President Trump signed an executive order Thursday morning that seeks to weaken aspects of the Affordable Care Act, a move critics say could drive up costs for people with serious health needs.

The executive order asks for federal agencies to expand small businesses’ ability to band together and form associations to negotiate and buy cheaper, less-regulated health insurance. These associations and healthcare options would be expanded across state lines and wouldn’t be subjected to many ACA rules, including requirements for mental health coverage, maternity care, and regulations against charging more or denying coverage to those with pre-existing conditions.

It also seeks to expand short-term limited duration insurance, which provide a limited amount of benefits and aren’t subject to ACA mandates and rules for those with pre-existing conditions. Under the ACA, these plans are limited to three months, intended for people between jobs or moving off their parents’ health plans. The executive order seeks to extend these plans to a year.

The order also seeks to expand businesses’ ability to use health reimbursement arrangements, which allow employers to pay for employees’ medical expenses, outside the regulations of the ACA.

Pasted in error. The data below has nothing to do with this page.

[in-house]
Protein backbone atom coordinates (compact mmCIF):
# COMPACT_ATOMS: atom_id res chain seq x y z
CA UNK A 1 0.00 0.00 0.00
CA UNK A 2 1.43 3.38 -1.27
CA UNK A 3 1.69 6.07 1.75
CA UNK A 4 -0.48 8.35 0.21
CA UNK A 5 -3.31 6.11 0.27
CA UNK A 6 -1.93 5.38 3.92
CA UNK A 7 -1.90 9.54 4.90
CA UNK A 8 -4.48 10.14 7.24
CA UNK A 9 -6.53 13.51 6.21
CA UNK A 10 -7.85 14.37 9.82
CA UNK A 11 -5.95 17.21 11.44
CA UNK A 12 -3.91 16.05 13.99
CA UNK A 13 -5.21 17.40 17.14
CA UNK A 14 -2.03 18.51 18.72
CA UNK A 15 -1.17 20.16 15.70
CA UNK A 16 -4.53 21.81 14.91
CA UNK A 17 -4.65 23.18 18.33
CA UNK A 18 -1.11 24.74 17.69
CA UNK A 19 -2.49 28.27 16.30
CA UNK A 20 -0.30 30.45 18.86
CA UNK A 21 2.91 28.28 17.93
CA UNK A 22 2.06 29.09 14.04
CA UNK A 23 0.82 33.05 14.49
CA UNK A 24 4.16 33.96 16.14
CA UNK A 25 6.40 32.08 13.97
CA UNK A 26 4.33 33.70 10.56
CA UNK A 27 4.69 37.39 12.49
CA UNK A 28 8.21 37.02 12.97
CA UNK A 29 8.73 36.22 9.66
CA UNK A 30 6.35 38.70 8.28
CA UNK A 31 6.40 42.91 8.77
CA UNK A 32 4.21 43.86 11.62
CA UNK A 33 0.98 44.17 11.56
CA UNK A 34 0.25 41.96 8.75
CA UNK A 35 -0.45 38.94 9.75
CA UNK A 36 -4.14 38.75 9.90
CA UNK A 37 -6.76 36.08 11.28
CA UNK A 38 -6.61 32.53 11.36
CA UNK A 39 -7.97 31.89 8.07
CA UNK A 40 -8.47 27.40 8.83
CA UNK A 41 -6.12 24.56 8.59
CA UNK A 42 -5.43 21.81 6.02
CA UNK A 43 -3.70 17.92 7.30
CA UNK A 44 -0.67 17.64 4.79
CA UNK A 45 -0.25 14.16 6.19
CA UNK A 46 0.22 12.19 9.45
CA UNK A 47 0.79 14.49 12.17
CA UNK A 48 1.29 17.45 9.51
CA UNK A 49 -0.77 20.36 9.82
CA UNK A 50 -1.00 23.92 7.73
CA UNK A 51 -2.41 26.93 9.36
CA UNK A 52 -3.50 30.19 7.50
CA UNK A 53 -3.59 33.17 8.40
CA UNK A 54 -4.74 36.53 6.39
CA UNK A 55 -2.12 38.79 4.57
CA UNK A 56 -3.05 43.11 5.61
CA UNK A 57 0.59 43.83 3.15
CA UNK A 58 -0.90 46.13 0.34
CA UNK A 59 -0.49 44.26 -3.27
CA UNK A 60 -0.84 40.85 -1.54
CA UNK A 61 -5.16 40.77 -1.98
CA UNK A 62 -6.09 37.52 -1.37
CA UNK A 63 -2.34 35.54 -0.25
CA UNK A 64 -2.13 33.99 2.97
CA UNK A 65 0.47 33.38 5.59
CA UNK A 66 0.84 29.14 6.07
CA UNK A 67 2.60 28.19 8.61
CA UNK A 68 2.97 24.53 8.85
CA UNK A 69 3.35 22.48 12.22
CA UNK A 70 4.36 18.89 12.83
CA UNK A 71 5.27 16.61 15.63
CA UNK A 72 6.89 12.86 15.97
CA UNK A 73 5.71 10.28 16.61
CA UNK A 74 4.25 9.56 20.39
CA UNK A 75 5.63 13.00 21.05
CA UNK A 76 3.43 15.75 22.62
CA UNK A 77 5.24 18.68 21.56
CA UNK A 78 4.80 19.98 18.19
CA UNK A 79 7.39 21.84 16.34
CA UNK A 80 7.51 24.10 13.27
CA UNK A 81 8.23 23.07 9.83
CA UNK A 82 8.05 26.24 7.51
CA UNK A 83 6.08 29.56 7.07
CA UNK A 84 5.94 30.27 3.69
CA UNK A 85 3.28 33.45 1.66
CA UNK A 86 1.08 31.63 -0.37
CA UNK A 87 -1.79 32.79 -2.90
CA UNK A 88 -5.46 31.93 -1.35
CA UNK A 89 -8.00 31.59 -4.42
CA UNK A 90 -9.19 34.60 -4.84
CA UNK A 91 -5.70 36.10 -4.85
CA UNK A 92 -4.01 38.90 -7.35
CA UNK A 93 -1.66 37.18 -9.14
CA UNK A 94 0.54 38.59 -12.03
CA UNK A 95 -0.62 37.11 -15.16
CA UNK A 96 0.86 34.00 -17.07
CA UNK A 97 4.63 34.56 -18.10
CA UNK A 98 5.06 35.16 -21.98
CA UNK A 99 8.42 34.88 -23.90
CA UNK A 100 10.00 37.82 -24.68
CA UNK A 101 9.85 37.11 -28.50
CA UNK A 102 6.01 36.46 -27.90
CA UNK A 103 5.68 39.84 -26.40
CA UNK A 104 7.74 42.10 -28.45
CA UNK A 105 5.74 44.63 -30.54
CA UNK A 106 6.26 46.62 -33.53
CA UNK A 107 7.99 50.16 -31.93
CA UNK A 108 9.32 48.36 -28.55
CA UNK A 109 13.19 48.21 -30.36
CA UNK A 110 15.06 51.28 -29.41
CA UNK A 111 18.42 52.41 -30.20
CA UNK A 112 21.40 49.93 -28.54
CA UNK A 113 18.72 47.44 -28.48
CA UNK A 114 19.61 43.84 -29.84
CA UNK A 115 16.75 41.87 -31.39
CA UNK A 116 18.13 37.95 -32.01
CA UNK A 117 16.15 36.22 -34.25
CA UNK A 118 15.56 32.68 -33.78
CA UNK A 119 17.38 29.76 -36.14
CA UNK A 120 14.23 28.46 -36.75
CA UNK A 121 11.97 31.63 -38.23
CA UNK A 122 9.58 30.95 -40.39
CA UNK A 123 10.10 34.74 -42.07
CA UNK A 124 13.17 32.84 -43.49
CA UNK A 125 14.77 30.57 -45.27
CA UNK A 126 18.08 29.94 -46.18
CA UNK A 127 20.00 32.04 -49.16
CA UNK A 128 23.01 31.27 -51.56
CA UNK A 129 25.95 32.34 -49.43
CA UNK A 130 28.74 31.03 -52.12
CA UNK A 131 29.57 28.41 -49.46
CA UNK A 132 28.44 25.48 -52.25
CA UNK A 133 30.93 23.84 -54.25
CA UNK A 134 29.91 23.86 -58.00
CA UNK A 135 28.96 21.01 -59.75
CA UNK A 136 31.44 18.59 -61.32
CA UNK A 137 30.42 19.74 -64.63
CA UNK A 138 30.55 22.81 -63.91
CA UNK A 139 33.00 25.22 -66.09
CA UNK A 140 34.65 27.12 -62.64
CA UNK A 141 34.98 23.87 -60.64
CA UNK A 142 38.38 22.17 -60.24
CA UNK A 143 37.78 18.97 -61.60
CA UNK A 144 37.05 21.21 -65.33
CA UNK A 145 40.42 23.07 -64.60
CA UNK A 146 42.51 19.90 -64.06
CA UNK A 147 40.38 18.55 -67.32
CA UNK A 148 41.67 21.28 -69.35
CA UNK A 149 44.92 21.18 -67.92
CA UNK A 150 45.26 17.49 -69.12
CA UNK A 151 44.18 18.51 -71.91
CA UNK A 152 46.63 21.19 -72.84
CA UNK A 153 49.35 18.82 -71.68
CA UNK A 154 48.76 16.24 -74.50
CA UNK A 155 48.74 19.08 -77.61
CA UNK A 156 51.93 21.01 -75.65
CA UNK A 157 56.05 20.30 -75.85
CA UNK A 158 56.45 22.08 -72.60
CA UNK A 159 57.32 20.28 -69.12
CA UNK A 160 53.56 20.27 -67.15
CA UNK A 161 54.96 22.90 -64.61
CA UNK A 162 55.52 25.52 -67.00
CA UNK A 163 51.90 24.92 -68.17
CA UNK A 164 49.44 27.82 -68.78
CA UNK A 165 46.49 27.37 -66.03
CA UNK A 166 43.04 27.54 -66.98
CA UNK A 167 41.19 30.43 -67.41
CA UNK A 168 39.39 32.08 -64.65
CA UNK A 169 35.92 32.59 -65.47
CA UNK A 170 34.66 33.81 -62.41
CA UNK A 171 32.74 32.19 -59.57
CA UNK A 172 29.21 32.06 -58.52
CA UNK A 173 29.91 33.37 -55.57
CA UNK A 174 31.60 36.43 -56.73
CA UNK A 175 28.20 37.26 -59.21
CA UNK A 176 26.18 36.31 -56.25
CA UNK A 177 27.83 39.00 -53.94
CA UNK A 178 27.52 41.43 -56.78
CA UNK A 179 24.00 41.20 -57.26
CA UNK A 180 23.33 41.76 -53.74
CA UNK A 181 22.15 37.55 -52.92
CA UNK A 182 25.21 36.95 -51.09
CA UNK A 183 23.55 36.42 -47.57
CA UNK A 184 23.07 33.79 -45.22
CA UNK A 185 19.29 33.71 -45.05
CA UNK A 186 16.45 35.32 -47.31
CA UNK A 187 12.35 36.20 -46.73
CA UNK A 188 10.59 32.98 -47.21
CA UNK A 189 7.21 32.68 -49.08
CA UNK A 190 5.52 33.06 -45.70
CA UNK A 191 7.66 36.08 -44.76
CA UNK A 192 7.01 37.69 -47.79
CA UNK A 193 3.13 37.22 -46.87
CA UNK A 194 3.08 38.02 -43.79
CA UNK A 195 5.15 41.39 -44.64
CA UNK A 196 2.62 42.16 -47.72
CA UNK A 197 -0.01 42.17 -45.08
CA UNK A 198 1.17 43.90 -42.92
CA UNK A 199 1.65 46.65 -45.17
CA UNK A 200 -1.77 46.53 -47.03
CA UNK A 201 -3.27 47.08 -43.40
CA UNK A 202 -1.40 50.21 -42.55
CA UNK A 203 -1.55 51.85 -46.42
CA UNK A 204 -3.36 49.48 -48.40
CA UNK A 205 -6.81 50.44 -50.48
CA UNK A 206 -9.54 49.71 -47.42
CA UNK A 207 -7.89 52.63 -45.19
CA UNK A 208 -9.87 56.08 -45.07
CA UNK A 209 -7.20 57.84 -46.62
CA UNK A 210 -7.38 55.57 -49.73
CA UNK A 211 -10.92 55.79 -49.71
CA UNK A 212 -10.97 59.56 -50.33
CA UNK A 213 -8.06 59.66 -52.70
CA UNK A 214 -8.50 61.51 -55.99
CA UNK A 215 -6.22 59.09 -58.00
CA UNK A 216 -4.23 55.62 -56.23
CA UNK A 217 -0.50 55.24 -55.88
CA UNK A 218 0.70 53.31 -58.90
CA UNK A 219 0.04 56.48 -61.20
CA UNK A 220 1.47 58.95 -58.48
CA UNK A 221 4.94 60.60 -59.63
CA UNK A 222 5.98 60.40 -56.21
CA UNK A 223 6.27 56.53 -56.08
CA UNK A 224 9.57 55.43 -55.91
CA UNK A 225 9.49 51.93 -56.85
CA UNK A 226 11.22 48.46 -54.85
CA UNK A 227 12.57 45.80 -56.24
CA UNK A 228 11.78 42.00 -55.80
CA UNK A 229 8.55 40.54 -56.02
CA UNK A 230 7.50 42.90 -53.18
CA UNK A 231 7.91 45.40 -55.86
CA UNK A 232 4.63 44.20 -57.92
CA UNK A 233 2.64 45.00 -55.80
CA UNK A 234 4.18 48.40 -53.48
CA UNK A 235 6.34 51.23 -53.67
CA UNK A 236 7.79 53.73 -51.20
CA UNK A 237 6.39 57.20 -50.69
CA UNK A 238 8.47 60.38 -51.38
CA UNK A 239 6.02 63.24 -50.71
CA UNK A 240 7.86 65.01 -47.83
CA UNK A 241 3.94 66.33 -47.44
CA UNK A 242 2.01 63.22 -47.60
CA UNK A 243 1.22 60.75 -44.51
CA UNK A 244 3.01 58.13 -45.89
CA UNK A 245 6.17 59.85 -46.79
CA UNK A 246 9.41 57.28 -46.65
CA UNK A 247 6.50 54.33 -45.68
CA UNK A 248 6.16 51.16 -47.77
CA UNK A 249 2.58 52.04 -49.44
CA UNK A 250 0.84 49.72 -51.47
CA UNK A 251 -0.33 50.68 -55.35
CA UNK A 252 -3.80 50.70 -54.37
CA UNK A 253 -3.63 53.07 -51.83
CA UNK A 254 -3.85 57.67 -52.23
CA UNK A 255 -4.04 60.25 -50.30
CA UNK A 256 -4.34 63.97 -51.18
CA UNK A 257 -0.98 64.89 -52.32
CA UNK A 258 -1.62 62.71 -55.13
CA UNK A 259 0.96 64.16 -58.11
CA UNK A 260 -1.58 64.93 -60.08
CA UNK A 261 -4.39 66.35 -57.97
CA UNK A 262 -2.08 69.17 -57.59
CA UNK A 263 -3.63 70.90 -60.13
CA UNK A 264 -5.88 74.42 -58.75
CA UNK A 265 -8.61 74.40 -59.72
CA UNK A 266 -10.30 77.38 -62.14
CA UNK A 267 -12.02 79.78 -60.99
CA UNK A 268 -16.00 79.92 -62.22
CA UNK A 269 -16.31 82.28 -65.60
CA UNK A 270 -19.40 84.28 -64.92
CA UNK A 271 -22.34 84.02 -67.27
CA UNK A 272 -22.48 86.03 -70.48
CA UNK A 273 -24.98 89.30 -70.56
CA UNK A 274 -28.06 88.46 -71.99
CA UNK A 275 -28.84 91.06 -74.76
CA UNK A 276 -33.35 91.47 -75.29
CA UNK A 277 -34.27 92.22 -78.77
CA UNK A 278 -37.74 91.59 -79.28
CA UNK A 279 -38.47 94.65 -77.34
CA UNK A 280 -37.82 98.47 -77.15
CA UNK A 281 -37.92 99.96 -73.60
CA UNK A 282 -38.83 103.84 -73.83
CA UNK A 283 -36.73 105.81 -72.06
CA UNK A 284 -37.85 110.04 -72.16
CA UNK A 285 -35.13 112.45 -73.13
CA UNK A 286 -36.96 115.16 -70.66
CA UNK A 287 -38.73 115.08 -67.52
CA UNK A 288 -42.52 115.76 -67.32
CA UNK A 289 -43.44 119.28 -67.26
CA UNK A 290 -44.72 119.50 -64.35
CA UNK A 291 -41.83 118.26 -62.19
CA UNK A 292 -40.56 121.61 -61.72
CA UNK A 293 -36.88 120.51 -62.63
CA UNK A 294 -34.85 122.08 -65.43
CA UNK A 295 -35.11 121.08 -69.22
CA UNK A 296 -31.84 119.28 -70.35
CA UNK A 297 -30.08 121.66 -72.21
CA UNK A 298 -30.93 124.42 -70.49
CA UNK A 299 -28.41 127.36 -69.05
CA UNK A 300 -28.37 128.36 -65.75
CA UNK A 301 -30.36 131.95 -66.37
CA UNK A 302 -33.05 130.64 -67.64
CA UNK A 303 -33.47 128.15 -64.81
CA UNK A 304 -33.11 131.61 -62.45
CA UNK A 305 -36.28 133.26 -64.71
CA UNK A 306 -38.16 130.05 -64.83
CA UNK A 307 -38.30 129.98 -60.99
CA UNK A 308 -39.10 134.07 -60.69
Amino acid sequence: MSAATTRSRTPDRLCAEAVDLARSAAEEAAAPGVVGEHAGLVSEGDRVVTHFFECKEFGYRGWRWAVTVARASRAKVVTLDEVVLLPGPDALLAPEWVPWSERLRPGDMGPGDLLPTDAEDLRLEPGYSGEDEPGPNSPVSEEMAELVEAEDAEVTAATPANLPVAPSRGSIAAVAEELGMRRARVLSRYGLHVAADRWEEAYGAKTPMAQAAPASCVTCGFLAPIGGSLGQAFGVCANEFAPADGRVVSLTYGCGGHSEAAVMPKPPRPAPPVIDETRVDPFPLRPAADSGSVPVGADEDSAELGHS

Proponents of the order claim the changes will create more competition among insurance companies and create more insurance options at lower prices. Critics say Trump’s changes will allow healthy individuals to leave the ACA marketplace to buy cheaper insurance elsewhere, leading to increased healthcare costs for those with serious health needs who are on ACA-regulated plans.

“It would essentially create a parallel regulatory structure within the individual and small group markets that is freed from the various consumer protections established,” Spencer Perlman, a policy analyst with Veda Partners, told Bloomberg. “The end result could be a death spiral for ACA-compliant plans.”

Trump said the order was just “the beginning” of his ACA changes and that he will still pressure Congress to repeal and replace the ACA.

“I’ve been hearing about the disaster of Obamacare for so long, in my case many years. Most of it outside in civilian life, and for a long period of time since I started running and since I became president of the United States I just keep hearing repeal replace, repeal replace,” the president said at the executive order signing at the White House. “Well, we’re starting that process and we’re starting it in a very positive manner.”